The day began like any other day for Valerie Calderoni, but it would end in tragedy.
On Tuesday morning, Calderoni, an employee at Canine Valley, a dog daycare centre in Squamish, “took her beautiful girl” Kaoru – a rare Tamaskan breed of dog – on a hike with nine other canine companions and a fellow Canine Valley employee.
“The hike was amazing; the dogs were so well behaved, training went beautifully,”Calderoni said in a Facebook post.
As Calderoni, the dogs and her colleague were finishing the hike, she began to put leashes back on the dogs.
“We were going up a little bank onto an old forest road,” she wrote. “I already had two dogs on the leash when I heard the bang, it was so loud, my instinct made me crouch down.”
Then she saw what happened.
“I looked, and I saw ten feet in front of me my dog shot.”
Calderoni writes that Kaoru “screamed, and looked at her wound with disbelief and then looked at me with the absolute feeling of betrayal.”
She ran towards Kaoru as her four-legged friend “stumbled down the road where she collapsed.”
Calderoni explains that she tried all she could to save her dog, but sadly to no avail.
That day, she writes, “my dog, my partner, was killed at point blank.”
Calderoni writes that dealing with the death of her dog has caused her an amount of pain that “should never be experienced by anyone, ever, for any reason.”
It was a hunter, she continues, “a trophy hunter killed my dog.”
“We could have died”
Calderoni writes that she looked the hunter in the eye and told him the only thing that could make the situation better was if the hunter never, ever, took another life again.
“What kind of human can look in a scope at such beautiful creature and murder it,” she laments in the post.
“This man took my dog’s life because he thought she was a wolf surrounded by seven other dogs and ten feet away from my teammate and me. We could have died.”
“My dog was amazing”
Kaoru was a therapy dog at Canine Valley, and Calderoni shared fond memories of her four-legged friend.
“I loved this dog; I laugh so much at her antics. I spent hours working with her and training her to be a service dog.”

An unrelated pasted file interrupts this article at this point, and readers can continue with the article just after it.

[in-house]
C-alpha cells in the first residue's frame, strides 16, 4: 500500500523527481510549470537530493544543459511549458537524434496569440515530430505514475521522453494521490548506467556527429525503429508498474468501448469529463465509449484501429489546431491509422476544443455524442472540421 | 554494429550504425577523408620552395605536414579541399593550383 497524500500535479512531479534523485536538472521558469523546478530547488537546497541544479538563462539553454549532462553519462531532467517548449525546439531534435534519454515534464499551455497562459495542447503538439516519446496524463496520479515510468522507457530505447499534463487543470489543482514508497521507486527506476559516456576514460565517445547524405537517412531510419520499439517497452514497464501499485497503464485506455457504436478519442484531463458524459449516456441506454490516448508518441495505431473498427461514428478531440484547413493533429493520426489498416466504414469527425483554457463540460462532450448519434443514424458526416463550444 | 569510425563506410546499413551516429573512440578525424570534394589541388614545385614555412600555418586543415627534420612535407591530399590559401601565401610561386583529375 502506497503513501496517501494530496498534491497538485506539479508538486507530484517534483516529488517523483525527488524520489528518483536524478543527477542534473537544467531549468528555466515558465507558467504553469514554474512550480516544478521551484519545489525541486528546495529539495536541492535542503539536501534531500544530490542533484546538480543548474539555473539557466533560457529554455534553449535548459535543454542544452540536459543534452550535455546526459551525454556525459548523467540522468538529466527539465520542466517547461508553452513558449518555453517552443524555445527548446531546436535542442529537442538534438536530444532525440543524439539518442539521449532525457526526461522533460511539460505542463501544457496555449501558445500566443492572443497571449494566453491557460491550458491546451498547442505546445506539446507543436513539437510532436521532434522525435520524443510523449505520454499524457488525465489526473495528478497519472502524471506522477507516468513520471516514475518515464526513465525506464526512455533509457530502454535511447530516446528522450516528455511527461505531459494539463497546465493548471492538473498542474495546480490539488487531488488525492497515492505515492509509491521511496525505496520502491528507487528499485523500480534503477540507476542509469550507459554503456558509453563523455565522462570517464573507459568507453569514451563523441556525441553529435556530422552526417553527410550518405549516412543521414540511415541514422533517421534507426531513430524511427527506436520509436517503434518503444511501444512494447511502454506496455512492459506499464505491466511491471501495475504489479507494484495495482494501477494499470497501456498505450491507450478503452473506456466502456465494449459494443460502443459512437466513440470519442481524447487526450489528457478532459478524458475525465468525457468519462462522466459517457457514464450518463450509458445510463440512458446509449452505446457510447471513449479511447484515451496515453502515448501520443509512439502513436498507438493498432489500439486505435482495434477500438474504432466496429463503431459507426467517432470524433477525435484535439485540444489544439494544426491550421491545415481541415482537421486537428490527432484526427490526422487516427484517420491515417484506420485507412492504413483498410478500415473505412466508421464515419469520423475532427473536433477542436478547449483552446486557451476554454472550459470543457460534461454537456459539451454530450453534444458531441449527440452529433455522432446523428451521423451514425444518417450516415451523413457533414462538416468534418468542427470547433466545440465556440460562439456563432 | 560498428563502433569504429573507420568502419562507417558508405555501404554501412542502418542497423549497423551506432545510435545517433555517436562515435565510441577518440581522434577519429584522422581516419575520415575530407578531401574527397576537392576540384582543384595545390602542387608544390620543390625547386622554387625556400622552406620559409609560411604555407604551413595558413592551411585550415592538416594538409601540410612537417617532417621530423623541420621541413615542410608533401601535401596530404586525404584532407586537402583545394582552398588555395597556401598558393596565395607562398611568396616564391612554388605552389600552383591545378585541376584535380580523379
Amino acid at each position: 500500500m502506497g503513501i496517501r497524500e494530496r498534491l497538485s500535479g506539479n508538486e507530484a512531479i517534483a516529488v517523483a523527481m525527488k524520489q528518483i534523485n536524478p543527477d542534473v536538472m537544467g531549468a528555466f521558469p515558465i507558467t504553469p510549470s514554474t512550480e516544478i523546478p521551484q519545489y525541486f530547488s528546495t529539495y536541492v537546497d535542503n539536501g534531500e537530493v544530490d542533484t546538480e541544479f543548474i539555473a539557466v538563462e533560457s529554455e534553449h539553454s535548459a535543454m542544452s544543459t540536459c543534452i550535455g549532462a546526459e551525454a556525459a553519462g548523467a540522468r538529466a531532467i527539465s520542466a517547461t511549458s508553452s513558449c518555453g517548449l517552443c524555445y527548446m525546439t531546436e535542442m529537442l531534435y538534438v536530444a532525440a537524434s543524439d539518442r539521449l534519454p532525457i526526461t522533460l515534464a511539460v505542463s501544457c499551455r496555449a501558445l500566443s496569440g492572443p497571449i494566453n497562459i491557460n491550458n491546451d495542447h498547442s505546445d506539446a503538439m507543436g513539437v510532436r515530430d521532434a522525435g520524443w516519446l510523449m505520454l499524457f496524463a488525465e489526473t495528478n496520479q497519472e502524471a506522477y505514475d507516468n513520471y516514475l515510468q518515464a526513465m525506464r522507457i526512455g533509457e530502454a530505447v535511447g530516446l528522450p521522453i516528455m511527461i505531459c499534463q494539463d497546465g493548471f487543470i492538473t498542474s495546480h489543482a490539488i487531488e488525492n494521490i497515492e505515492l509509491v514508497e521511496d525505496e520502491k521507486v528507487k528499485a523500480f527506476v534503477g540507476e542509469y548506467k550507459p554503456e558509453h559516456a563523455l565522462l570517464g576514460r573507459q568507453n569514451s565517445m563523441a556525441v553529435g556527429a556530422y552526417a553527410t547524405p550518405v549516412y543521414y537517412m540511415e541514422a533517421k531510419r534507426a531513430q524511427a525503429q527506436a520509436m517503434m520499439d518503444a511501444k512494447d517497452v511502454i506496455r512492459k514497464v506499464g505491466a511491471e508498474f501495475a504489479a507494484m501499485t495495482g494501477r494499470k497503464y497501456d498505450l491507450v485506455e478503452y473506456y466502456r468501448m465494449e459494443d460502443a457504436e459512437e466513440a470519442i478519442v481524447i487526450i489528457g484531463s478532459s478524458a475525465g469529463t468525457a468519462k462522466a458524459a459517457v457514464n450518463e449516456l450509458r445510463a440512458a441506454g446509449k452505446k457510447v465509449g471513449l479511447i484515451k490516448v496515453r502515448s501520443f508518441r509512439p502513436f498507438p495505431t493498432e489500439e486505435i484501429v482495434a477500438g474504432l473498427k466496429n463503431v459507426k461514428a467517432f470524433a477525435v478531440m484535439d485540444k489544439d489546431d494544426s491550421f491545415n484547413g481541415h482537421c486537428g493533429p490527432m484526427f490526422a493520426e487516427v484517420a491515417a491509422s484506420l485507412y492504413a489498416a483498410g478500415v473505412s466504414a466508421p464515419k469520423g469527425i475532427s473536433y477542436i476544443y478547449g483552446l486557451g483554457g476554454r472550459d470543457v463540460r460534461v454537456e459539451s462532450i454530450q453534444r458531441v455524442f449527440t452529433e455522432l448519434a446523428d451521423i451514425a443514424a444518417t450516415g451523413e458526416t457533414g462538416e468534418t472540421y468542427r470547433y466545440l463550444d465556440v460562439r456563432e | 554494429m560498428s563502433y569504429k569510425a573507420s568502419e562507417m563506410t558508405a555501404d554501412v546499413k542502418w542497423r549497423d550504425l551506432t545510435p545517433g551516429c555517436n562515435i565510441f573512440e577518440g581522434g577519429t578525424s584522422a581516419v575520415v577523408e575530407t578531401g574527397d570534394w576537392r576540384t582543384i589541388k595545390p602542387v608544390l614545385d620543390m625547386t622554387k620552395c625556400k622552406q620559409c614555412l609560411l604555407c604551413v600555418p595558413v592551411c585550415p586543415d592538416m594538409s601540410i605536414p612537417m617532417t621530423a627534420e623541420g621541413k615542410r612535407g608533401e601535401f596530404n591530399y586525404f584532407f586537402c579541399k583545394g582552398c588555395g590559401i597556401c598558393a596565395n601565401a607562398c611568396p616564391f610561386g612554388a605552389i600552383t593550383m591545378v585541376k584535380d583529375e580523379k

Kaouru was an “unexpected joy,” she adds.
“The most beautiful thing I ever saw Kaoru do was when she was working with Autistic children,” Calderoni recalled. “These beautiful kids have episodes and would sometimes be rough with her, but Kaoru was amazing and followed her training perfectly.”
GoFundMe page created
Calderoni refuses to let Kaoru’s death be in vain, though.
“I hike in that location with kids all the time,” she writes. “Could you imagine if a child had to experience that or worse if he had hit a child?”
She added that she wants to “use this intense pain to help stop this, we can take a stand, we can change things.”
Now, Calderoni has created a GoFundMe campaign, known as Kaoru’s Trail, to help achieve this goal. It includes a number of steps, some of which include:
- Extend the current No Hunting & No Shoot Zone from Squamish to Whistler, currently from North Vancouver to the entrance of Squamish. This would extend a 400 m protection of life zone on either side of the highway.
- Make ‘No Hunting’ signs and place them along the entire zone.
- Create interpretive signs educating people on the wonderful nature and animal life that surrounds us and incorporate Squamish Nation teachings.
“To say that we love our dogs is an understatement,” she wrote. “Some of us have changed our lifestyles completely to be able to enjoy the tremendous feeling of exploring the woods with a dog. My dog was amazing.”